Convergent Synthesis of Second Generation

Convergent Synthesis of Second Generation

Convergent Synthesis of Second Generation AB-Type Miktoarm Dendrimers Using “Click” Chemistry Catalyzed by Copper Wire

Carl N. Urbani, Craig A. Bell, Michael R. Whittaker, and Michael J. Monteiro*

Australian Institute for Bioengineering and Nanotechnology, UniVersity of Queensland, St Lucia QLD 4072, Brisbane, Australia

ReceiVed December 6, 2007 ReVised Manuscript ReceiVed January 1, 2008

Dendrimers synthesized from small molecules form macromolecules of well-defined size and architecture.1 The high density of functional groups on the periphery of the dendrimers makes them useful as carriers for multiple copies of biologically active compounds for drug/vaccine delivery or probe molecules for detection applications.2 However, the typical synthetic procedure for obtaining dendrimers from small molecules limits their size to about 5-15 nm as each new generation is increasingly difficult to add and contributes only to a relatively small increase in dimensions.In addition, traditionaldendrimers are difficult to purify and as a consequence costly. Thus, the focus in synthetic dendrimers has shifted from using small molecule to polymeric building blocks made by living radical polymerization.3 However, there is still a need in precise synthetic tools that would allow one to combine polymeric blocks with diverse functionality into one structure to create advanced products for biomedical and coatings applications.

“Click” chemistry using the copper-catalyzed Huisgen4 dipolar cycloaddition reaction between alkyne and azide groups to form 1,2,3-triazol rings catalyzed by Cu(I)/N-based ligand complexes5,6 has provided researchers with a methodology to divergently synthesize stars7 and dendrimers8 from coupling well-defined linear polymeric chains (see Scheme 1). Since the divergent method results in proliferation of reactive groups on the periphery with each additional generation, higher levels of Cu(I) and ligand are therefore required for efficient “click” reactions at each successive generation synthesis. Therefore, many purification steps are required to remove excess copper species through column chromatography, resulting in loss of dendriticproduct.Also problematicis the high levels of N-based ligands that can reduce the product yield through base cleavage of ester linkages (Vide supra) or difficultyin removal of residual ligand. It has also been found (not only in our work) that fresh Cu(I) was required for each new “click” reaction.9 Therefore, a methodology is required that provides (i) a simple means of removal of excess copper, (i) that the same copper species can be used in all subsequent “click” reactions, and (i) elimination of the use of ester cleavable N-based ligands.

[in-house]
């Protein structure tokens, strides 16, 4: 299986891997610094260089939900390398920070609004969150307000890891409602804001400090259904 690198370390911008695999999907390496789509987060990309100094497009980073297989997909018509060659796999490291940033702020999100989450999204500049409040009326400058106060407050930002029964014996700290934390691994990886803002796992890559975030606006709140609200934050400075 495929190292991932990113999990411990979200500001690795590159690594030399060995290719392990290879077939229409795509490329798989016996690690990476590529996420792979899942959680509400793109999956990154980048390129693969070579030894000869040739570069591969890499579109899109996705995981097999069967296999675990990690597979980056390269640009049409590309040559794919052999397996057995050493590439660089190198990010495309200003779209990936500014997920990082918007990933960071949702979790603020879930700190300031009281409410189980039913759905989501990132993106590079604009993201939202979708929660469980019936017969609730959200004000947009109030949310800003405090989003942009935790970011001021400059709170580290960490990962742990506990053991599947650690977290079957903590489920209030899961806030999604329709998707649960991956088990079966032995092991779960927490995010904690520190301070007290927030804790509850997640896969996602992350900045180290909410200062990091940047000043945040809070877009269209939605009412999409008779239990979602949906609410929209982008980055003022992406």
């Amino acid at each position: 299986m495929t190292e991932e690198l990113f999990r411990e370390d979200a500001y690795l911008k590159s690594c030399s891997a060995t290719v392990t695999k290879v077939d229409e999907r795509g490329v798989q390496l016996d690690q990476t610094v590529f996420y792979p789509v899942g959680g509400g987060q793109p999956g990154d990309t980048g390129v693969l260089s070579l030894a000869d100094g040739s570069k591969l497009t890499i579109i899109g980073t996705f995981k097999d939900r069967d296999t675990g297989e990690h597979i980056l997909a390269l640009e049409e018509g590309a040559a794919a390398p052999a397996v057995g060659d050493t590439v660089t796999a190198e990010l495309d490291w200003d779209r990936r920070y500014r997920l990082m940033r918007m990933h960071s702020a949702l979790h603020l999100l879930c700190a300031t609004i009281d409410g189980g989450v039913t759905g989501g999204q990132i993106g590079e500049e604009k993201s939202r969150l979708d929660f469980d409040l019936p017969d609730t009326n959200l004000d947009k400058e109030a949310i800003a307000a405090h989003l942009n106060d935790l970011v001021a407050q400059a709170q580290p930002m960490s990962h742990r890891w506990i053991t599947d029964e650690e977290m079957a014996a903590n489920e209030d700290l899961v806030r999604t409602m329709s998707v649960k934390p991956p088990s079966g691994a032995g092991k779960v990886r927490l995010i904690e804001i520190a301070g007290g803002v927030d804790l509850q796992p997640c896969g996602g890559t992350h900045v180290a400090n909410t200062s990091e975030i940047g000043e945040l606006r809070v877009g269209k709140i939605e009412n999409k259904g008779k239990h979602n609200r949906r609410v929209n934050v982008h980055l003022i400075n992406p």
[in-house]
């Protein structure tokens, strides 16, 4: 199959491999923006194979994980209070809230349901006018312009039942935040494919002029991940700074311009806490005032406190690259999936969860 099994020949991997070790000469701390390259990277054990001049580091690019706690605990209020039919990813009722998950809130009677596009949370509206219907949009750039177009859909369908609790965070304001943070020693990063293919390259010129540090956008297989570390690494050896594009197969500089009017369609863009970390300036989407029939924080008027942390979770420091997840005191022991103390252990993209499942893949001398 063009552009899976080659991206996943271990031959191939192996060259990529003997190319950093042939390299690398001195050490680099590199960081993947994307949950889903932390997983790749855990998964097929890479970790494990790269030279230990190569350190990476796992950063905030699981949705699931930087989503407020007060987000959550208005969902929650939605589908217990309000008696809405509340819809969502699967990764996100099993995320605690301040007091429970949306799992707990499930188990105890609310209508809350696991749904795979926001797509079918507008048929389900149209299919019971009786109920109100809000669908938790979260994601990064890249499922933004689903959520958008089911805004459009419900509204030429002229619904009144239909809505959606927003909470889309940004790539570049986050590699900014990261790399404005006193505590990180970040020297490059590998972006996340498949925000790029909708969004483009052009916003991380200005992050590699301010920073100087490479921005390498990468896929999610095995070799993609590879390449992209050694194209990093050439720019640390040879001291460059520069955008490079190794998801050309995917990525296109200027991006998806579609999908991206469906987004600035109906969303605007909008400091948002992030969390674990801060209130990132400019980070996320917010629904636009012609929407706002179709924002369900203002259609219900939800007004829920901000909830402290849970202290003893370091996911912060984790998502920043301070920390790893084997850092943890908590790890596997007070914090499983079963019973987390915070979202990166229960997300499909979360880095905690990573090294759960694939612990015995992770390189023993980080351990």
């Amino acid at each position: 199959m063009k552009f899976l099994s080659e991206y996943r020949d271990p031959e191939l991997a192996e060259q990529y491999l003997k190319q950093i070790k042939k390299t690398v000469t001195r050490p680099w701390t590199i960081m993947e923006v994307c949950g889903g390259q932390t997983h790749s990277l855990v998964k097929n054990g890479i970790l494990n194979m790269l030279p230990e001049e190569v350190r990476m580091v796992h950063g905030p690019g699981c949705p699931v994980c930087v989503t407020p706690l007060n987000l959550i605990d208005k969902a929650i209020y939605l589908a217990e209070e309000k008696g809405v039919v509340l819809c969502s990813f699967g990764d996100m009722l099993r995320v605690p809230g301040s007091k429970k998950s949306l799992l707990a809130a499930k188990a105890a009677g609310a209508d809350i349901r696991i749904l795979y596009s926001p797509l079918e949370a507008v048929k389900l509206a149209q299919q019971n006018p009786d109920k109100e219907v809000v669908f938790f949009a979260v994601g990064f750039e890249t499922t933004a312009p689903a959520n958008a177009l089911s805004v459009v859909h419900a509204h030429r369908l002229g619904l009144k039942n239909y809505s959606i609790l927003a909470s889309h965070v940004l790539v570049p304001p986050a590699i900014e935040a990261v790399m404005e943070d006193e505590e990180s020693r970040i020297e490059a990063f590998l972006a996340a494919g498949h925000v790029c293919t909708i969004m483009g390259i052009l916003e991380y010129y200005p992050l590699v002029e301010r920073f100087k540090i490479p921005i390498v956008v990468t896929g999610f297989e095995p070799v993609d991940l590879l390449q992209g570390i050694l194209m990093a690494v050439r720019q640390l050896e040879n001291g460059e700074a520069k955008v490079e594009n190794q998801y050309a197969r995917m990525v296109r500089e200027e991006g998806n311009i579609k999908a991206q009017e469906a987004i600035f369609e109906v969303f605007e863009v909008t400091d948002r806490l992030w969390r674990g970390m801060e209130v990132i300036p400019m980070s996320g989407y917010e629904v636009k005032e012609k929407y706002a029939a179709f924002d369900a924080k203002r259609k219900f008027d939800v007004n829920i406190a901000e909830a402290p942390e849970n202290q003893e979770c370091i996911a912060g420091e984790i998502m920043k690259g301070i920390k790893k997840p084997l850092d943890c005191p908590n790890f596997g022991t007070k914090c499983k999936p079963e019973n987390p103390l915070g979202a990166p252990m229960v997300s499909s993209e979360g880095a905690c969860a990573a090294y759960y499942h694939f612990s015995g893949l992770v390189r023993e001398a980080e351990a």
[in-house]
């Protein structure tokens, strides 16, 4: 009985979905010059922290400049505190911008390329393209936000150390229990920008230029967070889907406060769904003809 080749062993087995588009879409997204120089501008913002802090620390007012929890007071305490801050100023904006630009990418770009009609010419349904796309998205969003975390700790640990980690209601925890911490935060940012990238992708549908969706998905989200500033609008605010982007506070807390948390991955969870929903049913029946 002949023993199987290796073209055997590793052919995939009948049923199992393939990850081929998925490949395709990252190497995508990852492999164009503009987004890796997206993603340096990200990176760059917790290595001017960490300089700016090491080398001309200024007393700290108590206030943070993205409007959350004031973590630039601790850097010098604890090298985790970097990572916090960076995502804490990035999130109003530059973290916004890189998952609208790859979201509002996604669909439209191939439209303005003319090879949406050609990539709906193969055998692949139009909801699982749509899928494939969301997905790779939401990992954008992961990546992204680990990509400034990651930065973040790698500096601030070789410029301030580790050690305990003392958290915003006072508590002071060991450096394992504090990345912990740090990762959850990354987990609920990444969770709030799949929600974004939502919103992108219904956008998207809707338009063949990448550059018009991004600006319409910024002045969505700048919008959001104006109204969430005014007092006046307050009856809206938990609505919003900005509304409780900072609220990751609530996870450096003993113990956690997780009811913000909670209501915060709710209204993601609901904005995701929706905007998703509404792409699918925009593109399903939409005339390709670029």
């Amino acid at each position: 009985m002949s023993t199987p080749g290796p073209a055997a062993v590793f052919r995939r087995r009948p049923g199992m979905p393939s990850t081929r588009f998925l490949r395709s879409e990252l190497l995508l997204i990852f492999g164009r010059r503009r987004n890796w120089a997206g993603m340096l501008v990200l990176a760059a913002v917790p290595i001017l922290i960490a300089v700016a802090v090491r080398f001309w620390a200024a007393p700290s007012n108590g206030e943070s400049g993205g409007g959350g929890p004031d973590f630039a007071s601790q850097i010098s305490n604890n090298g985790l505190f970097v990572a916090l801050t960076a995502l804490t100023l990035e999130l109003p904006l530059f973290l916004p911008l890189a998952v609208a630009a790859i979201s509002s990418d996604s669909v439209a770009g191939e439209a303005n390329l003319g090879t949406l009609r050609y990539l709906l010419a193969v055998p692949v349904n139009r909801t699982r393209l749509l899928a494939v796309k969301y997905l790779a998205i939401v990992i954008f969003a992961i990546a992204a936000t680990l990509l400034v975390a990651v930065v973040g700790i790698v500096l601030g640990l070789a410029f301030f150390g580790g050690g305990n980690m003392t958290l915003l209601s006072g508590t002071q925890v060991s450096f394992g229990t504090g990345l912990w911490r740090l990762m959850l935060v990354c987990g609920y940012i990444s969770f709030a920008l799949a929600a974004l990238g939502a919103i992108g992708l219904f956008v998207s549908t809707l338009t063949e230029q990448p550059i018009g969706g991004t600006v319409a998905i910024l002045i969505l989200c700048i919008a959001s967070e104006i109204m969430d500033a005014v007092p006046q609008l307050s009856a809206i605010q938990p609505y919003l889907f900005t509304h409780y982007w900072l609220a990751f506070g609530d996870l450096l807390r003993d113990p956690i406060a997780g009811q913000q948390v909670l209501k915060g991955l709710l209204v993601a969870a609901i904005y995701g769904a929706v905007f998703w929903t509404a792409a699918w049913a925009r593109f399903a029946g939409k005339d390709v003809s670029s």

In this work, we demonstrate an efficient and high yielding “click” methodology for the synthesis of second generation homo-, block-, and amphiphilic miktoarm block-dendrimers (Scheme 2) in pure form via a convergent strategy10 of coupling dendrons to a base labile core compound using copper wire (Cu (wire)5) in the absence of added N-based ligand. The convergent method has the advantages that the number of reactive groups is low (i.e., low amount of copper is required), and additionally a diverse range of dendrimers can be prepared with mixed chemical compositions (i.e., miktoarm dendrimers of hydrophobic or amphiphilic composition). This methodology has allowed us to synthesize miktoarm dendrimers in much higher yields as compared to those in the presence of CuBr/PMDETA complexes, especially when “clicking” acrylate-type polymers together. This latter result is important for high yield synthesis of amphiphilic miktoarm11 dendrimers. The major advantage of using Cu (wire) is the ease of removal of excess copper from the final product, the reuse of the same Cu (wire) in all subsequent reactions, and in the absence of base (i.e., N-based ligand) the base cleavable ester linkages at the core remain intact.

Controlling the chain length and functionality of the building polymeric blocks provides a toolbox (Scheme 1) for producing structurally complex architectures. See Supporting Information for experimentaldetails.To this end, we used several techniques to explore the effect of reaction conditions on copper-catalyzed “click” reactions for convergently making chemically diverse miktoarm dendrimers (Scheme 2), ranging from blocks of polystyrene (PSTY), poly(methyl acrylate) (PMA), poly(tertbutyl acrylate) (PtBA), and poly(acrylic acid) (PAA), demonstrating the wide variety of polymer chemical composition that can be “clicked” to form high order structures. Pure dendrimers were obtained via fractionation by size exclusion chromatography (SEC).